THE construction sector eked out growth in October, but new work and employment shrank and firms remained cautious about future business, a survey showed yesterday.
The Markit/CIPS Construction Purchasing Managers’ Index (PMI) rose to 50.9 from 49.5 in September, just above the 50 line that separates growth from contraction. That is the highest reading since July and better than the forecast 49.1.
However, new orders fell for the fifth straight month – the longest period of decline since the 2008-2009 recession – and firms reduced headcount at the fastest pace since August 2011.
“The bigger picture remains bleak,” said Tim Moore, senior economist at Markit, which compiles the survey.
“The year-ahead business outlook was still relatively subdued during October, as survey respondents cited weak spending patterns and squeezed budgets among clients,” he added.
Input price inflation sped up in October compared to September, mostly driven by higher fuel and energy costs.
Within the sector, only civil engineering output rose, with residential and commercial work declining, Markit said.
Still, earlier data from construction industry analysts Glenigan raised hopes that the sector might pick up.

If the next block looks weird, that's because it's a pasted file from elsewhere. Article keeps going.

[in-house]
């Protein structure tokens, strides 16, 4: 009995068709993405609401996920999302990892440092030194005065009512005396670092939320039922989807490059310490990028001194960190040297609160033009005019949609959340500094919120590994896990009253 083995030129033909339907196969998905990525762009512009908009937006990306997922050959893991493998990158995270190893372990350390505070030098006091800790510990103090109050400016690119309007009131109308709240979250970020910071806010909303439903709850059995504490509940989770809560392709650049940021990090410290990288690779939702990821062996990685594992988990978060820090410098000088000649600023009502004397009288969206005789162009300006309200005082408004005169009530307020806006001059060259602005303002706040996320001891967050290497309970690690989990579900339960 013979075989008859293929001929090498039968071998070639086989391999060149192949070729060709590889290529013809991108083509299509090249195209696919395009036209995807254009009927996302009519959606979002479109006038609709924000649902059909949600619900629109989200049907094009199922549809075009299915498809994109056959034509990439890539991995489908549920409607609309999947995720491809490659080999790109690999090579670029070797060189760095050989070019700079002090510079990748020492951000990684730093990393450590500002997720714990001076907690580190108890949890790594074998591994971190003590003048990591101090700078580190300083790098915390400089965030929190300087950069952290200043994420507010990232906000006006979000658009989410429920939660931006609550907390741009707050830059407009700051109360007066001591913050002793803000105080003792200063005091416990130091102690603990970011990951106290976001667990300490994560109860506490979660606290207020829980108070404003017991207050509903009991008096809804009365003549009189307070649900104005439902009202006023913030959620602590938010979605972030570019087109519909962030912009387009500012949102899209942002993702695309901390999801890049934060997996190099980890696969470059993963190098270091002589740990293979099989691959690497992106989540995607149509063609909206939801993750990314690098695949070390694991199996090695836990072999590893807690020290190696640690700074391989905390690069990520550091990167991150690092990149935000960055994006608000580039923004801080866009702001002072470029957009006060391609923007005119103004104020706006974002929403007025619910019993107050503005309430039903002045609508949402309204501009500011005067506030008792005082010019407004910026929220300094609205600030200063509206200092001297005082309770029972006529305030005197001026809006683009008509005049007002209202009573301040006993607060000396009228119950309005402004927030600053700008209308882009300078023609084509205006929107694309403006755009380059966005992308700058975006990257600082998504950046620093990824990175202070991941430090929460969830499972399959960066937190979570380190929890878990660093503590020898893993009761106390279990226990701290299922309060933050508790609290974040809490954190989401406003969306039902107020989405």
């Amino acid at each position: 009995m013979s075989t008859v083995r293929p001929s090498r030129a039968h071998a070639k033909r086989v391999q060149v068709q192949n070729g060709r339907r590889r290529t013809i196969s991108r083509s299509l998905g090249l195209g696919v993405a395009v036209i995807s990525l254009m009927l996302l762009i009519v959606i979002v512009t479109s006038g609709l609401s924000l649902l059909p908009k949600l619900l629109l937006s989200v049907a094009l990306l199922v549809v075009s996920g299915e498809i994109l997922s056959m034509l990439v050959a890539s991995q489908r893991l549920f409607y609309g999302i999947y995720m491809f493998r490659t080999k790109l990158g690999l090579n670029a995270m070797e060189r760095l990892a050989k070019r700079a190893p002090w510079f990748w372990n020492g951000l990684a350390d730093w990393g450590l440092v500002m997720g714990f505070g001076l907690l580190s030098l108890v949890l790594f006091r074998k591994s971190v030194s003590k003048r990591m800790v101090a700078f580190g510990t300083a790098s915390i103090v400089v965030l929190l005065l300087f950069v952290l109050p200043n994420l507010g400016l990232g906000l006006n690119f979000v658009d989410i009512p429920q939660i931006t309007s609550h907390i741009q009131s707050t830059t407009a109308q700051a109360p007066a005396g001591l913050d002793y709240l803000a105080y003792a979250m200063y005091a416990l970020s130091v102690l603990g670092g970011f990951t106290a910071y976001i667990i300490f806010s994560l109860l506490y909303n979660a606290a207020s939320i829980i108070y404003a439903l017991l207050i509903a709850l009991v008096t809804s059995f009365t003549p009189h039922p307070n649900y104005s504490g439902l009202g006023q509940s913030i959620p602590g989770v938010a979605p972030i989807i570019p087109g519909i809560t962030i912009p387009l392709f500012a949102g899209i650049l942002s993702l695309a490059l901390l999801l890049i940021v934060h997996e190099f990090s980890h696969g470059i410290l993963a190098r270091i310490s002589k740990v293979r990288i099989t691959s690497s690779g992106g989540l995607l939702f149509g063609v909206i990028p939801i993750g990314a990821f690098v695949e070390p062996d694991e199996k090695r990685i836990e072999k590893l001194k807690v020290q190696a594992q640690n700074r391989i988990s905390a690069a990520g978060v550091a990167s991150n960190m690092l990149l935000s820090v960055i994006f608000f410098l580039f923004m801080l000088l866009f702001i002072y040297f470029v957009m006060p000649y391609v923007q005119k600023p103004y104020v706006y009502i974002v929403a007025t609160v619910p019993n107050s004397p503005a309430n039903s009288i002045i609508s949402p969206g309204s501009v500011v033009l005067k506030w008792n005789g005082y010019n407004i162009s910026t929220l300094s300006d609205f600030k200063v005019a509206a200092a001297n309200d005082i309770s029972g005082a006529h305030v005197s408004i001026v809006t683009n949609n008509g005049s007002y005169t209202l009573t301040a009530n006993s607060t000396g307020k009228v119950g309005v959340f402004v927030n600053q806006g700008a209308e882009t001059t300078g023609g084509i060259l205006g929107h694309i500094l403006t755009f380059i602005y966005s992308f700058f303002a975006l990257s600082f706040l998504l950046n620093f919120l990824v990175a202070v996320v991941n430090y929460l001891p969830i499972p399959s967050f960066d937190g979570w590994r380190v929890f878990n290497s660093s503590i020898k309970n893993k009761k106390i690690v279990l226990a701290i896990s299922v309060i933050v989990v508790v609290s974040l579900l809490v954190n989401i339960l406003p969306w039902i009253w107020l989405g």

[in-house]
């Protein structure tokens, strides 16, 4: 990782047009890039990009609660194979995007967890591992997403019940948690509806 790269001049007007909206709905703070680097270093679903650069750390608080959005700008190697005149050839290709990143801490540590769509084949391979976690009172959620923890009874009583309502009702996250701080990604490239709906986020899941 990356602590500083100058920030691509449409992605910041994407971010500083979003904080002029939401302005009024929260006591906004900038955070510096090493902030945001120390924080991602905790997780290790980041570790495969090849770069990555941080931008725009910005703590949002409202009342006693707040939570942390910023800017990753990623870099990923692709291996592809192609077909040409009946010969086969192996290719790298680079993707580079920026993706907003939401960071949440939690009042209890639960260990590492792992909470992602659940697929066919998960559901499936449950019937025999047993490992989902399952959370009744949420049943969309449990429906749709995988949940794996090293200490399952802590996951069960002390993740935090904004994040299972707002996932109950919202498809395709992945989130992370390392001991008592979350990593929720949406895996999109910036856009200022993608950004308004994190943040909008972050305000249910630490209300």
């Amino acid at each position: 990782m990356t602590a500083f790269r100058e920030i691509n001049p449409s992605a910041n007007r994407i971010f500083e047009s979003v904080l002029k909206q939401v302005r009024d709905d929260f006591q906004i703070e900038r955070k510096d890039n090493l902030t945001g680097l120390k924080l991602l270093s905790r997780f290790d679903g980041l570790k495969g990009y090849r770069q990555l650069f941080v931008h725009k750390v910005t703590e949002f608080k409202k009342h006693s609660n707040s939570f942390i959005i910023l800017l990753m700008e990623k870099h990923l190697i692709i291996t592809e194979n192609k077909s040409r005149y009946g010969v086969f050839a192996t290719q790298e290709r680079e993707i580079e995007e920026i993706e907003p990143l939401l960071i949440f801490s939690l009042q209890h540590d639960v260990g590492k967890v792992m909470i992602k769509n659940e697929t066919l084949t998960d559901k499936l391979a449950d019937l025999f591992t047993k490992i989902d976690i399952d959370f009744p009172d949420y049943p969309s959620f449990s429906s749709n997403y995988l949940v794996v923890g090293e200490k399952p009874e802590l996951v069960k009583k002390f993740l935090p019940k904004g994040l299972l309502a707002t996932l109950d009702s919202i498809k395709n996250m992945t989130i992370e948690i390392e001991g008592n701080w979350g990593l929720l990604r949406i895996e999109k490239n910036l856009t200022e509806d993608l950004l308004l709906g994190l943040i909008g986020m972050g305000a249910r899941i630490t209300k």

The value of building projects started between August and October was broadly flat compared to a year ago, but activity would have been far worse had it not been for a 58 per cent jump in private housing projects, the analysts said.
They added the Bank of England’s Funding for Lending Scheme, in which it provides cheap funding to banks if they keep up lending to households and businesses, was beginning to have some positive impact on credit conditions and house-builders started new projects in anticipation of more sales next year.
The sector employs around 150,000 people in Yorkshire.
Meanwhile, there were some glimmers of hope on the horizon yesterday when a leading think tank predicted that Britain’s economy will return to modest growth in 2013 after flatlining this year.
The National Institute for Economic and Social Research (NIESR) forecast GDP would dip this year by 0.1 per cent, up from its August forecast of a 0.5 per cent contraction, after surprisingly strong expansion in the third quarter.
However, NIESR revised down its 2013 growth forecast to 1.1 per cent from 1.3 per cent, due to a weaker global outlook.
“Risks to the UK economy are dominated by the external environment,” it said. “Developments in the euro area are most important, both because of trade and financial sector linkages.”
NIESR economist Simon Kirby said the think-tank did not expect more quantitative easing from the Bank of England.